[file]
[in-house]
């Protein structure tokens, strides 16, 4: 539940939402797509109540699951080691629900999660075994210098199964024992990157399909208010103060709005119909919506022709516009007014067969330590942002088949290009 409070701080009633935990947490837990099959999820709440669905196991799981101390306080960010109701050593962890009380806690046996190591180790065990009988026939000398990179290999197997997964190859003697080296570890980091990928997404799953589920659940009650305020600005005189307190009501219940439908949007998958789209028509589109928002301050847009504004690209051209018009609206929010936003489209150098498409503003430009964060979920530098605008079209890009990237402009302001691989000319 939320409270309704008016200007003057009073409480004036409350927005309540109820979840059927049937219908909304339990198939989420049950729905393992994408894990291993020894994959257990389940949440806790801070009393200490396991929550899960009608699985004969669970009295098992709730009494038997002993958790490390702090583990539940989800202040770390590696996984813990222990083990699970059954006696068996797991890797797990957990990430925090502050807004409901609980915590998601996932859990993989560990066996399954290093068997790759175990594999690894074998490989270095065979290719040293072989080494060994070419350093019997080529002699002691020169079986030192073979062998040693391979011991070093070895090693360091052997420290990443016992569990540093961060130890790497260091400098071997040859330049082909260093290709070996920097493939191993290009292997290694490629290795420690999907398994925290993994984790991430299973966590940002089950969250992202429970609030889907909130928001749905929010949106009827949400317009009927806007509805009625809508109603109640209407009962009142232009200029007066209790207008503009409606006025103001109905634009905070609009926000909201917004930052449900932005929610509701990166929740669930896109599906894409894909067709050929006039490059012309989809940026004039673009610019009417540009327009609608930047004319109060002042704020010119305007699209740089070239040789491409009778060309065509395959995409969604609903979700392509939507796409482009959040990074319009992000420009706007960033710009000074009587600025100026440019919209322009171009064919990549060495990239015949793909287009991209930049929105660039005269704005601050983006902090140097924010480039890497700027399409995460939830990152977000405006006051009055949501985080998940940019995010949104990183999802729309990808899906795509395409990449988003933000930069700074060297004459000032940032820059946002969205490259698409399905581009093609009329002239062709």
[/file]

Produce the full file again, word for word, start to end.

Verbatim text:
[in-house]
């Protein structure tokens, strides 16, 4: 539940939402797509109540699951080691629900999660075994210098199964024992990157399909208010103060709005119909919506022709516009007014067969330590942002088949290009 409070701080009633935990947490837990099959999820709440669905196991799981101390306080960010109701050593962890009380806690046996190591180790065990009988026939000398990179290999197997997964190859003697080296570890980091990928997404799953589920659940009650305020600005005189307190009501219940439908949007998958789209028509589109928002301050847009504004690209051209018009609206929010936003489209150098498409503003430009964060979920530098605008079209890009990237402009302001691989000319 939320409270309704008016200007003057009073409480004036409350927005309540109820979840059927049937219908909304339990198939989420049950729905393992994408894990291993020894994959257990389940949440806790801070009393200490396991929550899960009608699985004969669970009295098992709730009494038997002993958790490390702090583990539940989800202040770390590696996984813990222990083990699970059954006696068996797991890797797990957990990430925090502050807004409901609980915590998601996932859990993989560990066996399954290093068997790759175990594999690894074998490989270095065979290719040293072989080494060994070419350093019997080529002699002691020169079986030192073979062998040693391979011991070093070895090693360091052997420290990443016992569990540093961060130890790497260091400098071997040859330049082909260093290709070996920097493939191993290009292997290694490629290795420690999907398994925290993994984790991430299973966590940002089950969250992202429970609030889907909130928001749905929010949106009827949400317009009927806007509805009625809508109603109640209407009962009142232009200029007066209790207008503009409606006025103001109905634009905070609009926000909201917004930052449900932005929610509701990166929740669930896109599906894409894909067709050929006039490059012309989809940026004039673009610019009417540009327009609608930047004319109060002042704020010119305007699209740089070239040789491409009778060309065509395959995409969604609903979700392509939507796409482009959040990074319009992000420009706007960033710009000074009587600025100026440019919209322009171009064919990549060495990239015949793909287009991209930049929105660039005269704005601050983006902090140097924010480039890497700027399409995460939830990152977000405006006051009055949501985080998940940019995010949104990183999802729309990808899906795509395409990449988003933000930069700074060297004459000032940032820059946002969205490259698409399905581009093609009329002239062709």